Inside the Sinaloa Cartel’s fentanyl pipeline

In an episode of her new National Geographic series “Trafficked,” Mariana van Zeller follows the cartel as it sources materials for fentanyl, makes the deadly drug and traffics it into the U.S.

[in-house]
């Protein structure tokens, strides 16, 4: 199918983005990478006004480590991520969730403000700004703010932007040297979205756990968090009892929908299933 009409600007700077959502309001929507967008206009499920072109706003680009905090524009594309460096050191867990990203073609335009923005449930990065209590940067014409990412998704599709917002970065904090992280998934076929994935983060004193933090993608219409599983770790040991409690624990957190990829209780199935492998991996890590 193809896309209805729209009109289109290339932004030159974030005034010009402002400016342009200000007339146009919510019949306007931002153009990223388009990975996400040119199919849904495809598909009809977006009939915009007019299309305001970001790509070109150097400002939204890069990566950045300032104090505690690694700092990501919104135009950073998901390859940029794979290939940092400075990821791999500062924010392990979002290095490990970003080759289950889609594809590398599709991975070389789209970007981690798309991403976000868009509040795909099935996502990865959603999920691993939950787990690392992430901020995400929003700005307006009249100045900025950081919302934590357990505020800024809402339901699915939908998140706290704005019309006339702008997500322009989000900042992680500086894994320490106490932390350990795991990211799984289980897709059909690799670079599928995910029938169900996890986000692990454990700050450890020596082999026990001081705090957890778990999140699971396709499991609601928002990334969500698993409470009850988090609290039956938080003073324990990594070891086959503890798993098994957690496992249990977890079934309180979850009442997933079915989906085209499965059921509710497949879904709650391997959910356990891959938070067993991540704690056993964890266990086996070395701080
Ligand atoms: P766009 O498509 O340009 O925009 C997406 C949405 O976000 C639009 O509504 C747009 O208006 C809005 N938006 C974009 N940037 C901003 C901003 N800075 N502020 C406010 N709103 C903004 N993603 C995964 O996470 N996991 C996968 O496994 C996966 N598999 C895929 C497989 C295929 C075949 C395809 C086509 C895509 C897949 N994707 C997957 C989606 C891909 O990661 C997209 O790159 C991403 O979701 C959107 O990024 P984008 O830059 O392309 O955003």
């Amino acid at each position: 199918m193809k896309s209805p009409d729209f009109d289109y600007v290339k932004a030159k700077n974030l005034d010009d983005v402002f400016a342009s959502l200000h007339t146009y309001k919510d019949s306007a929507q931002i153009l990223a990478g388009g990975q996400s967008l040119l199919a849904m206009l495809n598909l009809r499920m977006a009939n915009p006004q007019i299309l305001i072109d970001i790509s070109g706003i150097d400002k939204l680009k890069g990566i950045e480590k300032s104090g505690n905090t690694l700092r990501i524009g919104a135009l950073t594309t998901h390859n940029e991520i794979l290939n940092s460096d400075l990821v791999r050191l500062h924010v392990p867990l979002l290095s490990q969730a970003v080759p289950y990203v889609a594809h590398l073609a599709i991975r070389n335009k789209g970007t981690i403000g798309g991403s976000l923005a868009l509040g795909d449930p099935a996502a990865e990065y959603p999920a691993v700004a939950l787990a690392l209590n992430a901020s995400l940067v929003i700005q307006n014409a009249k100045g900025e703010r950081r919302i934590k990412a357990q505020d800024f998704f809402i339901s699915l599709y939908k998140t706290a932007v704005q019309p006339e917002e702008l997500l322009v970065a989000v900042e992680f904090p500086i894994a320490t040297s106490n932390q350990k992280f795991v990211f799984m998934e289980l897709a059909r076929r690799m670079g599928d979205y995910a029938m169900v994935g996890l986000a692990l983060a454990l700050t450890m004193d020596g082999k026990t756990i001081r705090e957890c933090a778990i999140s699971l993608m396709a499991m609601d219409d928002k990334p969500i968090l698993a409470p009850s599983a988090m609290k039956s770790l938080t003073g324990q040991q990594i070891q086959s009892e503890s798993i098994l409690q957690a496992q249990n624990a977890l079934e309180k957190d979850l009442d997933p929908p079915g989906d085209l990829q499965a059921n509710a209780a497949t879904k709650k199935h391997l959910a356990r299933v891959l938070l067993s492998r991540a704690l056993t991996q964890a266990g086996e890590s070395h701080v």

10:51 | 12/03/20

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Transcript for Inside the Sinaloa Cartel’s fentanyl pipeline